Exercises in Tedium.

As a graduate student, I took a poetry course on Keats and Wordsworth, contemporaries in the Romantic period. I knew I wanted to write my thesis on high modernist poetry and poetics, but I was keen to learn more about its forebears and referents — especially since much of modernist poetry positions itself as the aftermath, the detritus, the scattered shambles of a world order that the Romantics seemed so confident would outlive us all.

The course was a slog; the professor horrifying. Whereas the rest of the faculty treated us like adults and were generally lax and even collegial about tardy papers and the like, this professor strode in and began lecturing at 3:00 on the dot with scarcely an introduction. He was a hawkish type, with silver-gray hair and a severity not unlike Severus Snape when you first meet him in Harry Potter. Mr. Magpie claims that as a child, he could tell how angry his dad was by how many fingers he was using when he shook his hand at him in disapproval. One finger was a mild reprimand. All four fingers — “a knife hand,” as he puts it — was a five alarm fire. Let me tell you that this professor lived in a perpetual state of knife-hand fury. On the first day of class, as we collectively performed a line-by-line analysis of one of Wordsworth’s poems, taking turns reading stanzas and then unpacking them in what felt like the longest and tensest two hours of my life, one of my classmates lackadaisically admitted that she had a different version of the book than had been assigned, and so her page numbers were off, and could anyone let her know which stanza we were on?

The air left the room.

I busied myself nervously with my bundle of Le Pens and gridded notebook, looking up only to note that the professor’s eyes had narrowed to pin points. With the unnerving calm of a man about to implode, he suggested that if she hadn’t found it important enough to find the proper text, that perhaps she was in the wrong place.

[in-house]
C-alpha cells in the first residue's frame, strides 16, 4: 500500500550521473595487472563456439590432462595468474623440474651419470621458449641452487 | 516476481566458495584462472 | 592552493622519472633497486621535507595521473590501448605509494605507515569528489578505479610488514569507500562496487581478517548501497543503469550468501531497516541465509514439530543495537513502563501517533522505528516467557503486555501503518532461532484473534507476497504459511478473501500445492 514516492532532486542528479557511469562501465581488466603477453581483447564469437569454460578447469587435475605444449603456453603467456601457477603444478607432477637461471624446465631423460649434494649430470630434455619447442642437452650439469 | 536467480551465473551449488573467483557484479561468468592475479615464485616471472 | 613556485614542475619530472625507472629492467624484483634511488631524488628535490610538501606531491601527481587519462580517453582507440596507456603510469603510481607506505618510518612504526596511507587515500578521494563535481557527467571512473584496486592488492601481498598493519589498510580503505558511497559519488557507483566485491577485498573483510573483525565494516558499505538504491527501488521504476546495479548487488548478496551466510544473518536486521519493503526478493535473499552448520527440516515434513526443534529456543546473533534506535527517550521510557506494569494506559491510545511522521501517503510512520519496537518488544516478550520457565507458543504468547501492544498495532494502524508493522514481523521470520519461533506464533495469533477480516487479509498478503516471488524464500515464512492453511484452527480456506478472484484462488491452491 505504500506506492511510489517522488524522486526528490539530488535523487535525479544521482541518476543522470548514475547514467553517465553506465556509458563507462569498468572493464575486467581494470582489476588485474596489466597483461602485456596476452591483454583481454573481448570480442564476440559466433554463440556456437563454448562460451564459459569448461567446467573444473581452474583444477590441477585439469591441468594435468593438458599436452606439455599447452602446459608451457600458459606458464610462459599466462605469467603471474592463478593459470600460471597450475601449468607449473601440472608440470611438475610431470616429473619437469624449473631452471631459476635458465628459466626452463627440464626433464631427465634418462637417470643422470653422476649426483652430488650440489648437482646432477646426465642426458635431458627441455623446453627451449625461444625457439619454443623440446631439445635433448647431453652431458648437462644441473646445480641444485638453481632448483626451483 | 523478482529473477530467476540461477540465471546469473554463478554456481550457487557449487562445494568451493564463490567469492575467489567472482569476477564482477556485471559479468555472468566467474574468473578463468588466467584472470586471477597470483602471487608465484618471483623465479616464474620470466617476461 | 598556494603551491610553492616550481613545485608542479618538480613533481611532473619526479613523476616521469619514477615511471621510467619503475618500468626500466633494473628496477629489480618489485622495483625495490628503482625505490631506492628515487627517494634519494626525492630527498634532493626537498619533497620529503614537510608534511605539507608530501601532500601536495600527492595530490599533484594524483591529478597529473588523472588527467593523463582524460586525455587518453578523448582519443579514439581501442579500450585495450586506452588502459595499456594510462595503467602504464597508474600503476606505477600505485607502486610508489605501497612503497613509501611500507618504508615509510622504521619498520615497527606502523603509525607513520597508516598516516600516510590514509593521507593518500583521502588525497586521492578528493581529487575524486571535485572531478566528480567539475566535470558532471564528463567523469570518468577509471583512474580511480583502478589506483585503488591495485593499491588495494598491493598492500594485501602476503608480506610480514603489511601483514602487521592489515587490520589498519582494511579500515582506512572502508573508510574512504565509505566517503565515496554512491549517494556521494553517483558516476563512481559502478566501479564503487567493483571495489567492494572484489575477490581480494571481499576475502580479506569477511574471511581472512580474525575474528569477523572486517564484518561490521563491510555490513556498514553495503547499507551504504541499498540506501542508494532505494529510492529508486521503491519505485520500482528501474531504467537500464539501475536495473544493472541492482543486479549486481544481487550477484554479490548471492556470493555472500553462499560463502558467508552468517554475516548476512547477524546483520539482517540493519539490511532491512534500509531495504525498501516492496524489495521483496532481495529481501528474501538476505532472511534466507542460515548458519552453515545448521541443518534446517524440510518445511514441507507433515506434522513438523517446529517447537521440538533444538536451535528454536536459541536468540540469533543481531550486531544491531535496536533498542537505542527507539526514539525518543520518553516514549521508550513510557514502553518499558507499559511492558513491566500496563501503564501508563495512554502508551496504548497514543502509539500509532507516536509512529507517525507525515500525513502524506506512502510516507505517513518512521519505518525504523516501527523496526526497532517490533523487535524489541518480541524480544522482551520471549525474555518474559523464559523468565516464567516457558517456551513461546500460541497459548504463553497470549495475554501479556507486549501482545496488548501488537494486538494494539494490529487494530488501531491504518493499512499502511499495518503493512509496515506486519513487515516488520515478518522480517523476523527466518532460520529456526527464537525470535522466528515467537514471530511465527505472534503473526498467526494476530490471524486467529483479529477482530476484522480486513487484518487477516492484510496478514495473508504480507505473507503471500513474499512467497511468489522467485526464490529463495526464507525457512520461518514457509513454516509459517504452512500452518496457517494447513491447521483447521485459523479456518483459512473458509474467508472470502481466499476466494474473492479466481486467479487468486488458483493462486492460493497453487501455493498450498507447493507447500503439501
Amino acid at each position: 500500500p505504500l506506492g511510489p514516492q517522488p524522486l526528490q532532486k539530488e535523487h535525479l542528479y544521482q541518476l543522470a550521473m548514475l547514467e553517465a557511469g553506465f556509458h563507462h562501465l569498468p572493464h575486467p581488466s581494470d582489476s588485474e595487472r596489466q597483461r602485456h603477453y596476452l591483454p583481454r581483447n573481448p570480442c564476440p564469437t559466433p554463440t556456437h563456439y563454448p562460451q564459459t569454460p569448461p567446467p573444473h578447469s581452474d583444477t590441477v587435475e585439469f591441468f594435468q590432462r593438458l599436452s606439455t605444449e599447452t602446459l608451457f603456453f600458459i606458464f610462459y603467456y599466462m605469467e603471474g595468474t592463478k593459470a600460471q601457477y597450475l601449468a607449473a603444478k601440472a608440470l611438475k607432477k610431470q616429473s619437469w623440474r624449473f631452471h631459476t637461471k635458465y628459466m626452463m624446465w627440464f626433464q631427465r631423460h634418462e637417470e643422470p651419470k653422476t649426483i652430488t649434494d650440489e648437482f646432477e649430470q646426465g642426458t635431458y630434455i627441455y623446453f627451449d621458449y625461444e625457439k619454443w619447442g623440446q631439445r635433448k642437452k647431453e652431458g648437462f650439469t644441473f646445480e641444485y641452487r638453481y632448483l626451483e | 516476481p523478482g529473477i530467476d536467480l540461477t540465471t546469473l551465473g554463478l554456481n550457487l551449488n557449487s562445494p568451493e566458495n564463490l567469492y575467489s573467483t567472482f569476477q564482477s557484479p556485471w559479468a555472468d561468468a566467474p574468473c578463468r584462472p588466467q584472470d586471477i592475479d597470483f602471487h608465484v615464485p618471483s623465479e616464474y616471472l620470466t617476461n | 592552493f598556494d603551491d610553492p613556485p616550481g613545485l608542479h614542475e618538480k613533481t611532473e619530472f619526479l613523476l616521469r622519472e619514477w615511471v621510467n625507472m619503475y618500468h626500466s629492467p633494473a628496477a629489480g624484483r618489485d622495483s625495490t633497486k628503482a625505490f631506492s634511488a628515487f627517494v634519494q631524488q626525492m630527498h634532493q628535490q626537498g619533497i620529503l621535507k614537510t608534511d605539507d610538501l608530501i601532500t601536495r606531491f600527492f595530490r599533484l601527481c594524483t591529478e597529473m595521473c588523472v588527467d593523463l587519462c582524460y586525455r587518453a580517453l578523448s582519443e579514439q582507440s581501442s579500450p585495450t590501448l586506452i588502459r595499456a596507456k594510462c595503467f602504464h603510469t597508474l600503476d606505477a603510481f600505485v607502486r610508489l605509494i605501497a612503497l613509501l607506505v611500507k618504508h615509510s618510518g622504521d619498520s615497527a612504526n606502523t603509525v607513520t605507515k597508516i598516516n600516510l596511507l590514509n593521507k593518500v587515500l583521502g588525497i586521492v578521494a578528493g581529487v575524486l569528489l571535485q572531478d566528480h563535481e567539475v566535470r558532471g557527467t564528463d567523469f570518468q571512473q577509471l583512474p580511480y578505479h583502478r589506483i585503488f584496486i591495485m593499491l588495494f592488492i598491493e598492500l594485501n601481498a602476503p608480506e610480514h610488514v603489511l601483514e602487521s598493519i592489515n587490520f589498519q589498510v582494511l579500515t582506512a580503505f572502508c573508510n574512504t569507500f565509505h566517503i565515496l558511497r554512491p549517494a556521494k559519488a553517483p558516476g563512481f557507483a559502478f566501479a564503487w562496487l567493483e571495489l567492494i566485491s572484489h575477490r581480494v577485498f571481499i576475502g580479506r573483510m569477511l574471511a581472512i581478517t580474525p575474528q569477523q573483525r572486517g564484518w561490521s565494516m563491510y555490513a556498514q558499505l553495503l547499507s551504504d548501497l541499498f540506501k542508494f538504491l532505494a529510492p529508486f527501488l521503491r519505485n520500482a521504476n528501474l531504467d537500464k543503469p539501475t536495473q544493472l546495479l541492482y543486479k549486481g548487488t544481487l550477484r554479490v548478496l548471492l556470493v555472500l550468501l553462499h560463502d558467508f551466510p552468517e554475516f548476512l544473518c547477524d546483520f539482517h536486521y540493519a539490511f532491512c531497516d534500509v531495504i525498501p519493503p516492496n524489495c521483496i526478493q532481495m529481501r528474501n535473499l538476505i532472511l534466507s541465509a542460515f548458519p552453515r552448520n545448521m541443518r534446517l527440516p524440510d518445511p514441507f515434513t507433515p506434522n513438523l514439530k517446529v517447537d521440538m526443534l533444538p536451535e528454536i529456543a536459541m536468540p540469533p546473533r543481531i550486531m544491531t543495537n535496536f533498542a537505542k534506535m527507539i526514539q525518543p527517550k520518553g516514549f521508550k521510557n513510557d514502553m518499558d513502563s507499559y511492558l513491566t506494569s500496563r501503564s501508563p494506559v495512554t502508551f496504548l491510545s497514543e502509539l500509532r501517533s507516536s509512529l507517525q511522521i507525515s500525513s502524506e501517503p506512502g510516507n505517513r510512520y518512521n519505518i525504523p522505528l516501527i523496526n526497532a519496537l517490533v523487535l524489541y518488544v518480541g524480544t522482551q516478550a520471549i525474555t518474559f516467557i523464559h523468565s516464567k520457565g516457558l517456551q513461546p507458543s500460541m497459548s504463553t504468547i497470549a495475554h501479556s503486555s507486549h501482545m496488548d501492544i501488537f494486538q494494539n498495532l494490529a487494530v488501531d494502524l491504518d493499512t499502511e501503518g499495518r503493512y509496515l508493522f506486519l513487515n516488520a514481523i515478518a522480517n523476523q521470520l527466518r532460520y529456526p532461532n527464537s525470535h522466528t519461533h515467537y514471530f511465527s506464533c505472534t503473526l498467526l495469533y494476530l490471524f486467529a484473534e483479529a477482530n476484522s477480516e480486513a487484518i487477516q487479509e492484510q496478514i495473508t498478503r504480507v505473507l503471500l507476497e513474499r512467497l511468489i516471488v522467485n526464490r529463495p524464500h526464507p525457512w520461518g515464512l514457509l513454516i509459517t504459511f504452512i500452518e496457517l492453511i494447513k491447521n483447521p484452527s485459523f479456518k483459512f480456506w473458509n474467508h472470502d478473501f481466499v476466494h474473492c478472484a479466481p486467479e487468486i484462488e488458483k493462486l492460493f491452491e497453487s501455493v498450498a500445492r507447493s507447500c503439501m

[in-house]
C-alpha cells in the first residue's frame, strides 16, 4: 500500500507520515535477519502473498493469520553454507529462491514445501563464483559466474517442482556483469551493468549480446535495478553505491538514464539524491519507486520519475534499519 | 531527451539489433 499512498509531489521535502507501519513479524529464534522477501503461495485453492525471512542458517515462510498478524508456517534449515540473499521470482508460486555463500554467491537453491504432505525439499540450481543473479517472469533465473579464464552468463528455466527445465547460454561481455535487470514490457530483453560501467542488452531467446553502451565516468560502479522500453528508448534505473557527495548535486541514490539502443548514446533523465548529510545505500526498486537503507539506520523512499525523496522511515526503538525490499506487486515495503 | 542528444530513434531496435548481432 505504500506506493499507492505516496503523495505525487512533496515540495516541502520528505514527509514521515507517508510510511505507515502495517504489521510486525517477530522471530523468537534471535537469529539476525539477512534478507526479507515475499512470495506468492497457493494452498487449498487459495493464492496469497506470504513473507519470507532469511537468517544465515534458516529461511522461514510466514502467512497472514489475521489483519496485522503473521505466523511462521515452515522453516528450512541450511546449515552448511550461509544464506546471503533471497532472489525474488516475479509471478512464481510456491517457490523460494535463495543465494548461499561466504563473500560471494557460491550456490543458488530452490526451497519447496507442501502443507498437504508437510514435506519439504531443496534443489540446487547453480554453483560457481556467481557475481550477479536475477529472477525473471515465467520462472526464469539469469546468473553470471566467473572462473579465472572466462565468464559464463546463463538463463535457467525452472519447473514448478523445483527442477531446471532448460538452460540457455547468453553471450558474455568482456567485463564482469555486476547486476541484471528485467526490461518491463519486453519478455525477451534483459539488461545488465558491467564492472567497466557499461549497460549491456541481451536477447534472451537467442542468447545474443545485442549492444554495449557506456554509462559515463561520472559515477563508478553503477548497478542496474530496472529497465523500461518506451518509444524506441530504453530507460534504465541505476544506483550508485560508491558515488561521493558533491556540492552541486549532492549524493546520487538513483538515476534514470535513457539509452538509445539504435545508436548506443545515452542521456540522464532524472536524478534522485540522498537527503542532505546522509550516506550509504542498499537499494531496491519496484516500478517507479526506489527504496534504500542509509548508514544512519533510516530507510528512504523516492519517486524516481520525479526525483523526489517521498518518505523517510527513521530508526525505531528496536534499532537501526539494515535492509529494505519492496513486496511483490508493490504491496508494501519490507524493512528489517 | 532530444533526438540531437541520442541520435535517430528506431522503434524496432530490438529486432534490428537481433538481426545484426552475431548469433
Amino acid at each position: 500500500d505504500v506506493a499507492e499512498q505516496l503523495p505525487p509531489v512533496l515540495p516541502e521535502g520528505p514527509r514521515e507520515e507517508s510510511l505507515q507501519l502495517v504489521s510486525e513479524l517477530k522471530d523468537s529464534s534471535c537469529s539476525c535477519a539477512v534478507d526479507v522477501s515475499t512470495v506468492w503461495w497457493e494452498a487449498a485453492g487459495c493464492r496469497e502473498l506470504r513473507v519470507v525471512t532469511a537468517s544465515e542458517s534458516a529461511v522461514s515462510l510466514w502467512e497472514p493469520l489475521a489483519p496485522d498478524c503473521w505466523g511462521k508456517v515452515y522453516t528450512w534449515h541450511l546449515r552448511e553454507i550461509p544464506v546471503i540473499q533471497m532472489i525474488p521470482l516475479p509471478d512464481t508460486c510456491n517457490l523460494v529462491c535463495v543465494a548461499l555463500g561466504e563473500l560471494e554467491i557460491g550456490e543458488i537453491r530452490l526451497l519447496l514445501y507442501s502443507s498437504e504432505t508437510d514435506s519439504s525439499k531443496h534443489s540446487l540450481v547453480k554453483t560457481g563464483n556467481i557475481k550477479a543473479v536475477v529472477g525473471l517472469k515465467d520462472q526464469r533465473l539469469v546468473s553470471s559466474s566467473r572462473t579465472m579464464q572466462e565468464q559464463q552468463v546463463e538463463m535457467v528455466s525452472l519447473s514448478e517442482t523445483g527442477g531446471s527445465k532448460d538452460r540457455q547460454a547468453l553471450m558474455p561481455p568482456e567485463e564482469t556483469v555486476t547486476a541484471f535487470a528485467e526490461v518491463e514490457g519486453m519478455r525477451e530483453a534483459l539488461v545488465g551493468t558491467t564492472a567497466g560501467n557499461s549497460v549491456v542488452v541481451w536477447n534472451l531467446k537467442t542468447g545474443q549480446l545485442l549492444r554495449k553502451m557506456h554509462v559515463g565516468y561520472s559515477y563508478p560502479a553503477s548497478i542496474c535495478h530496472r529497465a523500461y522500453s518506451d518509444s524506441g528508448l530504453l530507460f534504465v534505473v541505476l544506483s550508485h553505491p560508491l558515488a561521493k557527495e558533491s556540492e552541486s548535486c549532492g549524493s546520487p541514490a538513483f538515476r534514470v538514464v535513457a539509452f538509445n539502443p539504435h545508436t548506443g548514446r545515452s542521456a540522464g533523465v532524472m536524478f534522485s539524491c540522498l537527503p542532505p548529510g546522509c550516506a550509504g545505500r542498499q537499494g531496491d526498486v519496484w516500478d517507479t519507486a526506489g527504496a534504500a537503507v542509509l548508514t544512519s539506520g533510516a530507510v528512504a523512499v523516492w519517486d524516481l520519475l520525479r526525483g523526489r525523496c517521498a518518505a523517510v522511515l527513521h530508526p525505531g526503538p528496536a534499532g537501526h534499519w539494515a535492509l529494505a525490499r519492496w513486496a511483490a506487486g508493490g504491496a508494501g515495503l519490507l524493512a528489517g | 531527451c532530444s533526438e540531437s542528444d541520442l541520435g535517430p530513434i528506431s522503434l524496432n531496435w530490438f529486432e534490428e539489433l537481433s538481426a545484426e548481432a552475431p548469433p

Place, delivered with a smoldering stare. It was almost as if he needed to bite down on that word to keep himself from unleashing the wrath of god.

Noted, I thought, mentally clearing my schedule to make time for whatever assignment he had on deck — and oh my God. His assignments. I remember most clearly because of the exquisite boredom I suffered at its hands reading multiple draft versions of this drab poem in order to analyze its evolution. I recall thinking on multiple occasions during this and other exercises that Keats must be why most people dislike or dismiss poetry. His language is flowery; his sentiments predictably effusive about the natural world; his syntax in turn disagreeably formal and artificially contorted to accommodate rhyme or scheme.

Earth has not any thing to show more fair:
Dull would he be of soul who could pass by
A sight so touching in its majesty:
This City now doth, like a garment, wear
The beauty of the morning; silent, bare,
Ships, towers, domes, theatres, and temples lie
Open unto the fields, and to the sky;

…are you asleep yet?

“Dull of soul” would I be were I to spend another minute with these couplets.

And yet.

Age rounds the edges, doesn’t it? I look back at this grueling assignment and the no-nonsense professor who issued it with something like reverence. Ah, yes. Just paying my dues. Just doing things the long and hard way because that’s the way you’ve got to do them. Don’t kids have to do things like this anymore? In my day…